Disruption Causes Seismic Shift For Private Equity
In this report, we seek to understand the effects of an evolving regulatory landscape confronting both private equity funds and investors. We are confident these insights will help CFOs and fund managers make more informed decisions as they develop strategies for the future.
Background and methodology
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Private Equity International conducted the research, collecting information through telephone interviews with 31 private equity funds and 20 investors, and an online survey to which 103 private equity funds and 88 investors responded.
Disruption. Seismic shift. These three words, more than any others, describe the current challenges and landscape of today’s private equity arena.
Funds are now keenly focused on managing regulatory change, risk and volatility and rapidly positioning themselves to compete for market share. In this new environment, many firms have been redesigning their business operating models to focus on controlling costs and improving operational efficiency.
The seismic shift: In just one year, we see a 400% increase (from 11% in 2014 to 45% in 2015) in investors that now rank a private equity firm’s ability to handle reporting requirements as the most important when selecting a firm.
The restructuring of the compliance environment and regulatory policy will continue for the foreseeable future. But firms should not rebuild their reporting infrastructure just to keep regulators happy.
The type of data that regulators require is highly similar to the data institutional investors collect and analyze. Many investors now consider the ability of a private equity firm to respond transparently and timely to reporting requests as a key indicator of superior operations.
In their eyes, private equity firms that have their financial house in order are more likely to avoid “headline risk” that could damage a firm’s reputation just as severely as poor performance, which investment decisions.
Private equity funds across the globe have been forced to look at restructuring their reporting frameworks and internal processes.
Technology would be the obvious solution to scale, but a standardized, robust technology solution that can help achieve more effective governance and risk management does not yet exist. Nearly all existing systems are an inefficient mixture of technologies.
While private equity firms are confident that they have enough people to meet the challenges they face, they are less confident that their people are performing the right tasks or if they have the right skill sets.
Transformation begins with technology and must be matched by roles, responsibilities and process. In today’s environment, transformation has stalled at the first step, prolonging the dependency on people doing the wrong things and at the wrong time.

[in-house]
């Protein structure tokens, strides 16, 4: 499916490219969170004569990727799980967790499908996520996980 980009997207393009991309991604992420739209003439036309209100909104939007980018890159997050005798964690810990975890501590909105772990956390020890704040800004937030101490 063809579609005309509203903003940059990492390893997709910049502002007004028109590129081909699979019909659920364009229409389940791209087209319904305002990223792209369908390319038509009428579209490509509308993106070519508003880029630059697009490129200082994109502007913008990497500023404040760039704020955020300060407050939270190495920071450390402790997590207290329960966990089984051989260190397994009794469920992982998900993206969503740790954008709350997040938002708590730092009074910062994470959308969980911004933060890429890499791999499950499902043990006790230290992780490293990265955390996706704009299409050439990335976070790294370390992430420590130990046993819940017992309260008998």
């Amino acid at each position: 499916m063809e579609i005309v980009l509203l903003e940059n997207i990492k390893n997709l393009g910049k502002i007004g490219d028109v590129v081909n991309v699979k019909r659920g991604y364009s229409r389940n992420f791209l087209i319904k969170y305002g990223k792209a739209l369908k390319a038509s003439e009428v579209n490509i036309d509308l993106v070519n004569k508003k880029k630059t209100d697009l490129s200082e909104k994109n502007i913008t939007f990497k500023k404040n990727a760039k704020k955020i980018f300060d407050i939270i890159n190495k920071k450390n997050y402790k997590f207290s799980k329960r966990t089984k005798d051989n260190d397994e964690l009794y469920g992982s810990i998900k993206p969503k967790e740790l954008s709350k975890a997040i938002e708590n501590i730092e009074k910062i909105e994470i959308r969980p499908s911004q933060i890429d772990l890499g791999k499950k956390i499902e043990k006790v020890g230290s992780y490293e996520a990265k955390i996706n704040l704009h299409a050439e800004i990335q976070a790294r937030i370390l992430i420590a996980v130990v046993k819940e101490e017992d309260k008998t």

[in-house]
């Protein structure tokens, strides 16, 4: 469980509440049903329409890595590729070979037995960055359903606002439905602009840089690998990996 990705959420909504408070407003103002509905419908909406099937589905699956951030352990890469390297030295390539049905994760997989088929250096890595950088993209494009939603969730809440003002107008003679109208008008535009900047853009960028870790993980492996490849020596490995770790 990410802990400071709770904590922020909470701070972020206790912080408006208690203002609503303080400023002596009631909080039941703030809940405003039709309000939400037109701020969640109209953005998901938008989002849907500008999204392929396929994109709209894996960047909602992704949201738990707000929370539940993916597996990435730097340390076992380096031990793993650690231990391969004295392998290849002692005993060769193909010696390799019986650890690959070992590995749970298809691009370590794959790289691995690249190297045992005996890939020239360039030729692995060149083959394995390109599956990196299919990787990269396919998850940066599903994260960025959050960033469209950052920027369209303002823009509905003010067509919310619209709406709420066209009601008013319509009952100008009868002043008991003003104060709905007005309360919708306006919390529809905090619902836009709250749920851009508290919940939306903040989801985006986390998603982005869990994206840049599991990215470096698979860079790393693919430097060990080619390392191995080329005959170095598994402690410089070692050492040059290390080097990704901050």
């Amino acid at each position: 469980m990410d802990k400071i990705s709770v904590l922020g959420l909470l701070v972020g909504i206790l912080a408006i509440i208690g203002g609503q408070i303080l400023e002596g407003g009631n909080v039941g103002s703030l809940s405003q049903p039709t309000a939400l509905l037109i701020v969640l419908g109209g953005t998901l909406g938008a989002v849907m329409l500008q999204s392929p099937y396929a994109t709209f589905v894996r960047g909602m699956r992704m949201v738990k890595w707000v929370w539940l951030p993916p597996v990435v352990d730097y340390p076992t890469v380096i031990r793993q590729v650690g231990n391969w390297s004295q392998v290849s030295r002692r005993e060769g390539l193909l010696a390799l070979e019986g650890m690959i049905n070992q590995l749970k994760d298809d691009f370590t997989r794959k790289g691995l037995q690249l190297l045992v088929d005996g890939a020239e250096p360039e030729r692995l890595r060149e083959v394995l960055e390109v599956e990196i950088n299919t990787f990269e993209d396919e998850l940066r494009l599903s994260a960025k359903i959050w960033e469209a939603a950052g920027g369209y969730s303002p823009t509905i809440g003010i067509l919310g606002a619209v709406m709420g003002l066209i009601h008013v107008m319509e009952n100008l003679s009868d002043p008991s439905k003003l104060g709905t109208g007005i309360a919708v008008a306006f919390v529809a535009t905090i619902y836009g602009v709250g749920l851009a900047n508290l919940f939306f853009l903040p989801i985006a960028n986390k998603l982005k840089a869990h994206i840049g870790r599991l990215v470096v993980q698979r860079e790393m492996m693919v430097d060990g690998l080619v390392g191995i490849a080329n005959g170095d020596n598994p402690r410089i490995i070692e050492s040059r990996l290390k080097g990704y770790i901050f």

These findings highlight the strong influence regulatory changes are having on people. The cost focus, regulation dictated transparency and lengths pursued to avoid risk in the industry have resulted in greater demand for new skill sets and talent.
Funds that wish to overcome the shortage of talent, will need to make important strategic decisions and quickly lay the foundation for superior personnel development. The new environment will also favor firms who can help their people shift between different teams and quickly adapt to new roles as they are pulled in to work on ad hoc projects and initiatives.
This new era is also creating demand for the offerings of asset servicers. The question is no longer whether to outsource, but which functions to outsource, how many providers to rely upon and how to integrate them effectively.
To survive and win in the new regulatory environment, firms need to embrace a data-centered strategy that enables them to effectively source, manage and process data. As regulators require more reporting information, firms can take advantage of this opportunity to have the new data drive their sales, marketing and client communications efforts.
Of course, this digital transformation will also open new avenues of access for cyber criminals. As many organizations in other sectors have learned, cyber-attacks are no longer a matter of if, but when. To address these risks, private equity firms will need to elevate oversight to the top levels of the organization.
Implementing a new regulatory framework comes at a steep price. With profit margins squeezed, firms must focus on operational excellence to achieve and maintain a competitive advantage.
Managing the wave of new global regulations while controlling costs represents a formidable challenge in both data management as well as process automation. CFOs can no longer decide that this is someone else’s job, as the success of their funds hinges on their unique ability to adapt and buffer the disruptive forces of perpetual change.
At EY, we are confident in the resolute nature of both managers and investors and are enthusiastic about the future of the global private equity fund industry. We look forward to continuing to invest alongside the industry and support its efforts to enhance financial well-being for investors worldwide.